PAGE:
Introduction: Breast Milk (BM), containing nutrients and bioactive components, represents the best source for neonatal nutrition and determines short- and long- term benefits. Human milk oligosaccharides (HMOs) play an active role in these pathophysiological mechanisms. In fact, they influence the shaping of breastfed infant’s gut microbiota, promote intestinal development, confer protection against intestinal or systemic infections modulating immune system; moreover, HMOs determine extra-intestinal effects on several target organs, i.e reducing necrotizing enterocolitis rate or improving brain development.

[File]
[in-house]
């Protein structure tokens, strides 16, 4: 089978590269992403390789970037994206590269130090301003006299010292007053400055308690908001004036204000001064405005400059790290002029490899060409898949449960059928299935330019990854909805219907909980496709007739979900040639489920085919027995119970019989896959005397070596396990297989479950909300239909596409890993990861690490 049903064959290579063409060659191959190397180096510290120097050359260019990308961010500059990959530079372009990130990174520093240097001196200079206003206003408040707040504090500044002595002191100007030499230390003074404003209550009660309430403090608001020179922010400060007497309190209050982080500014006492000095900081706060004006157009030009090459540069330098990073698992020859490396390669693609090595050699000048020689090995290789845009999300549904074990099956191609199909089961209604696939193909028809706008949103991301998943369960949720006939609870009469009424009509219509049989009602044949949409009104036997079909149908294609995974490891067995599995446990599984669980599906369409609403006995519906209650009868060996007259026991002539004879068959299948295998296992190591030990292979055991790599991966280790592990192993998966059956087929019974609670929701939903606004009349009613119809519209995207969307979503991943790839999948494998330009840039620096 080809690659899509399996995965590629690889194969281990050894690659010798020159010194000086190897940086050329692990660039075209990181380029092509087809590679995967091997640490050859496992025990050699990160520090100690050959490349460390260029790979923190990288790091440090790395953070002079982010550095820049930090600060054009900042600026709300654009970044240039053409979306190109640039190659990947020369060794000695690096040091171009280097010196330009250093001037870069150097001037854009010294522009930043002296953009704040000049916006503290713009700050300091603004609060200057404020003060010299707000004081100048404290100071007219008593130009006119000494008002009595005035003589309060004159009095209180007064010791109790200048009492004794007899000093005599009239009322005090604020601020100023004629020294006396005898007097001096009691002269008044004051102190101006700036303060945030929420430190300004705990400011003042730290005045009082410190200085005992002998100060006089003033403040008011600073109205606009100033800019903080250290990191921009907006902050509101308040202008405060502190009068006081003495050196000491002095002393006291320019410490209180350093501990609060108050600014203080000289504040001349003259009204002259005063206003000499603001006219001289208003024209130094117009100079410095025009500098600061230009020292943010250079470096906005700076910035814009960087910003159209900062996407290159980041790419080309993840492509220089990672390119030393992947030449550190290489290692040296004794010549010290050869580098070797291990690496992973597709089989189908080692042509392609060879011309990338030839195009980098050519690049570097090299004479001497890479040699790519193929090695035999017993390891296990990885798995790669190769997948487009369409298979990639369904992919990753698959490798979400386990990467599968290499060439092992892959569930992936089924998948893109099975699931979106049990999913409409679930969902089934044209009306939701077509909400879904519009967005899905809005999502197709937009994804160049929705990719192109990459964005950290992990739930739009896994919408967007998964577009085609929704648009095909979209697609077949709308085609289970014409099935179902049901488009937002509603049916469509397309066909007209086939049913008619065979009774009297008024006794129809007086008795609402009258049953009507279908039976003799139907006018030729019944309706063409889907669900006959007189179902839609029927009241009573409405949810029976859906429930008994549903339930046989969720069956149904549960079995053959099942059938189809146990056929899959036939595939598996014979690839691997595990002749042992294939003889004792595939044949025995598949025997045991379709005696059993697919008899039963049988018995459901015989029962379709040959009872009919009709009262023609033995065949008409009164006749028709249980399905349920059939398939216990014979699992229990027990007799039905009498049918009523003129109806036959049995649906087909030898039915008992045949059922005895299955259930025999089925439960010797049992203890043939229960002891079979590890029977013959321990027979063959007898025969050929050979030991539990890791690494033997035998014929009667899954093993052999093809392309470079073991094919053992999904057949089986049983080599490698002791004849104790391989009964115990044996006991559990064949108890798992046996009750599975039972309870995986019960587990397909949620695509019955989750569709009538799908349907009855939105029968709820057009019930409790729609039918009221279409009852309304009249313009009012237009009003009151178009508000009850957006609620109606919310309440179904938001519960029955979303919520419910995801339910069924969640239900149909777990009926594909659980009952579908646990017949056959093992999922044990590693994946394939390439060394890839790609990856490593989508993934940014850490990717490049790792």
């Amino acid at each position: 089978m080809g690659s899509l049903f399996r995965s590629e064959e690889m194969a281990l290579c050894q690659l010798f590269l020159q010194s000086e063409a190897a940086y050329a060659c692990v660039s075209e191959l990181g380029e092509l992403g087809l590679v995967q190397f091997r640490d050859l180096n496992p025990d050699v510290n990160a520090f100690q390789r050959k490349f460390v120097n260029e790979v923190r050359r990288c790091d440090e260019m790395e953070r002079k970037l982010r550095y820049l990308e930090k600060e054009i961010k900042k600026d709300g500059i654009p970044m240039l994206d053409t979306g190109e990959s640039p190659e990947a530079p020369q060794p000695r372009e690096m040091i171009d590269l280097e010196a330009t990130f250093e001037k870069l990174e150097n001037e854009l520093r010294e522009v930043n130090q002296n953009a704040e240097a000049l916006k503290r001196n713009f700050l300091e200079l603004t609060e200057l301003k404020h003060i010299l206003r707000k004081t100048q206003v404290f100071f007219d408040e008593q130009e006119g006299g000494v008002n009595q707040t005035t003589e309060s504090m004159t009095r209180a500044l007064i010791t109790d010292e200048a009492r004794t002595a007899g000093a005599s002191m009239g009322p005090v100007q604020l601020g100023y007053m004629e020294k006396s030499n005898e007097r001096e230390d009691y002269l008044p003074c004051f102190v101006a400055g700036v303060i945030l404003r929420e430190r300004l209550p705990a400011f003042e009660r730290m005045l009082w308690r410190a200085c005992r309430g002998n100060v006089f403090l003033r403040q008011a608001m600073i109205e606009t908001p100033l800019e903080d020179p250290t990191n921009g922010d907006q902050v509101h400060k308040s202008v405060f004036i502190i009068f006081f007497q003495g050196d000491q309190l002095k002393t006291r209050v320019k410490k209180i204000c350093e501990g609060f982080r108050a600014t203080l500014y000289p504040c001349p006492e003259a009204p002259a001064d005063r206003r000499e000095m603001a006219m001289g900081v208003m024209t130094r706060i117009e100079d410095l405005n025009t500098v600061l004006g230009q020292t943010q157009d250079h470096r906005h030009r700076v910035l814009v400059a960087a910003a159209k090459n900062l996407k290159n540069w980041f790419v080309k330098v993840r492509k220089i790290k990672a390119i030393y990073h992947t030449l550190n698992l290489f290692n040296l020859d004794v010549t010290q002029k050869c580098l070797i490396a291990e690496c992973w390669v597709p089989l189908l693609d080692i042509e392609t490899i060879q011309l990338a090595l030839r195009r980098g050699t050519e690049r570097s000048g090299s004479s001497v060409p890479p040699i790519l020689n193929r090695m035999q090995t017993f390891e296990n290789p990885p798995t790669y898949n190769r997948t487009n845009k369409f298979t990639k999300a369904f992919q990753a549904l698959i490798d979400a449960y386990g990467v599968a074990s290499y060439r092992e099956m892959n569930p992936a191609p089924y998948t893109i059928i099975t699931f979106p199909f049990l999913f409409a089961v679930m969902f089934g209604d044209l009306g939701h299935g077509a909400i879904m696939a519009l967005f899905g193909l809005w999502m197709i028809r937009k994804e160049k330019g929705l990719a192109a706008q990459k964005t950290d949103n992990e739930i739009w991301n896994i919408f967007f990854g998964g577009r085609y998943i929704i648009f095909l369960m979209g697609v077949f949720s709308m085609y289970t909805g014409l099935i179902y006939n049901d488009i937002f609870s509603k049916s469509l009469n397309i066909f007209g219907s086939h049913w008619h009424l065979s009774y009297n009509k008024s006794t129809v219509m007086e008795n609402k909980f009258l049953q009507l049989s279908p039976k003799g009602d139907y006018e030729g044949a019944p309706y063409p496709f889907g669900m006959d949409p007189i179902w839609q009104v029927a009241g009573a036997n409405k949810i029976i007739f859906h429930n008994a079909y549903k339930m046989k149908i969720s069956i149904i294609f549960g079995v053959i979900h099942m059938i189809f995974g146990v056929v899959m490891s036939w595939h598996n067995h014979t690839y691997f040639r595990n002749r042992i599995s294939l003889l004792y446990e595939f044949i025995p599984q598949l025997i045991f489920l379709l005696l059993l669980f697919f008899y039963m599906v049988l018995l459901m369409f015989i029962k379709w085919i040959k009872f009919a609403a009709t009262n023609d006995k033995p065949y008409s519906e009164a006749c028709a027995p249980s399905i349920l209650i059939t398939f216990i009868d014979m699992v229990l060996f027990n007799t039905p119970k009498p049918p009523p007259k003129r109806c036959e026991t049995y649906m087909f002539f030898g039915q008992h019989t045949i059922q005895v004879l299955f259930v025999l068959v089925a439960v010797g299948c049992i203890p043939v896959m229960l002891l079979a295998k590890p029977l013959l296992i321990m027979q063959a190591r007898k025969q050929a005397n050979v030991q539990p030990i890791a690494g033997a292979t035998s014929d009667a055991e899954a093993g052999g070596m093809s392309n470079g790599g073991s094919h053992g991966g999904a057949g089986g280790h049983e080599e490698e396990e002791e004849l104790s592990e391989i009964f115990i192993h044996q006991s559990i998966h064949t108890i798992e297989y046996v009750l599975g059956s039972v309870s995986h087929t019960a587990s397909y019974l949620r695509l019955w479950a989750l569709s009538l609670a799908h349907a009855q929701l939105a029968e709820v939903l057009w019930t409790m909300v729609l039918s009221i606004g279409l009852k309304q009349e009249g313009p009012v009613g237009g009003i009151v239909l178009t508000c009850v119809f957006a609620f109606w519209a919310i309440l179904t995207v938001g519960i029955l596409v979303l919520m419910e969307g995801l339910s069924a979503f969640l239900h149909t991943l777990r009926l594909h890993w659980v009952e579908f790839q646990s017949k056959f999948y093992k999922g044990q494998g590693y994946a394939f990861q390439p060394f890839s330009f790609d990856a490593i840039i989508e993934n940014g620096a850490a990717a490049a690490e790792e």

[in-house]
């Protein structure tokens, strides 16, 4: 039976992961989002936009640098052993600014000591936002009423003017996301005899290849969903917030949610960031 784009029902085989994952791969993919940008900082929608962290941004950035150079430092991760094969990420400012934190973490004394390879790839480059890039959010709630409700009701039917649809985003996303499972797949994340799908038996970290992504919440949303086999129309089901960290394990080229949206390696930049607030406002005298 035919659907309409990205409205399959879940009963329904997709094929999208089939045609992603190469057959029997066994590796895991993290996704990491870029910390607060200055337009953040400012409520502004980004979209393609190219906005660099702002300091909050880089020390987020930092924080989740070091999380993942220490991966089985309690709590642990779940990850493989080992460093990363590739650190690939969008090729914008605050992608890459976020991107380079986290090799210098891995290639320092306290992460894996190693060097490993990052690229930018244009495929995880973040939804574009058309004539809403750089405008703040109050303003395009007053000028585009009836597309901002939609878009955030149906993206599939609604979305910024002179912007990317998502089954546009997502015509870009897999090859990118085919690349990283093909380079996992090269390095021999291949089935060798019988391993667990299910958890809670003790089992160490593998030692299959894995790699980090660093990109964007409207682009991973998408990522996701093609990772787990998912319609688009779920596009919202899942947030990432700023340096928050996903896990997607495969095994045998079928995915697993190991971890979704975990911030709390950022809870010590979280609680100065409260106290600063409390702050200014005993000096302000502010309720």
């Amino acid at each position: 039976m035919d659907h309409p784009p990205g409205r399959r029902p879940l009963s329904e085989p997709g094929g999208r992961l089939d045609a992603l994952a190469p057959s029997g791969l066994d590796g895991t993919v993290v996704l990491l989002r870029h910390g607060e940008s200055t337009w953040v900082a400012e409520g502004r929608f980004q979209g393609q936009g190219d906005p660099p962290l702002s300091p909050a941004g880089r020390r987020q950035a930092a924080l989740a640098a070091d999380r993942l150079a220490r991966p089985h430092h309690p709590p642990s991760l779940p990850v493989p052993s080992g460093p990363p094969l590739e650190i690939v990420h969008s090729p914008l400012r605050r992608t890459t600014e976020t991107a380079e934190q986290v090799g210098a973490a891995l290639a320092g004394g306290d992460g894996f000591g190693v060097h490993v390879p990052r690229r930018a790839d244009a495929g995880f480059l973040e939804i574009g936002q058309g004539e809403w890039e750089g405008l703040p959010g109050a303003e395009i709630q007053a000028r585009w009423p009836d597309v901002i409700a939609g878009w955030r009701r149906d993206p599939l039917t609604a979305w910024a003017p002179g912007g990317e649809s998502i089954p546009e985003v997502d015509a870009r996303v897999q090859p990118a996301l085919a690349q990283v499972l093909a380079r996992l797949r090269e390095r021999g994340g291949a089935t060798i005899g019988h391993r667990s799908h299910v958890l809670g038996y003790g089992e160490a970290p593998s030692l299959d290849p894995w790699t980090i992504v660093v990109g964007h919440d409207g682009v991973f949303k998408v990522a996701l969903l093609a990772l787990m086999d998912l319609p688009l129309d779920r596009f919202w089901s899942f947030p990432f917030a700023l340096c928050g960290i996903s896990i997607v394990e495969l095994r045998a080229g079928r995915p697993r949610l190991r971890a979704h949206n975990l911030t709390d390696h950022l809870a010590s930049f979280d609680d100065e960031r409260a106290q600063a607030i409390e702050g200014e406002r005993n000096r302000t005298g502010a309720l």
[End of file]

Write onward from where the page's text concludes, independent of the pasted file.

Aims: In this review, we analyze the great inter- and intra-individual variability of BM HMOs, investigating maternal, genetic and environmental factors modulating their composition. Moreover, we provide an update regarding HMOs’ unique properties, underlining their complex interaction with intestinal microbiota and host-derived metabolites. The possible HMOs’ influence on extraintestinal bacterial communities, potentially influencing newborns’ and even lactating mothers’ health, have been hypothesized. Finally, recognized HMOs’ crucial role, we underline the promising opportunities showed by their addition in formula milk, to make it more similar to maternal milk itself.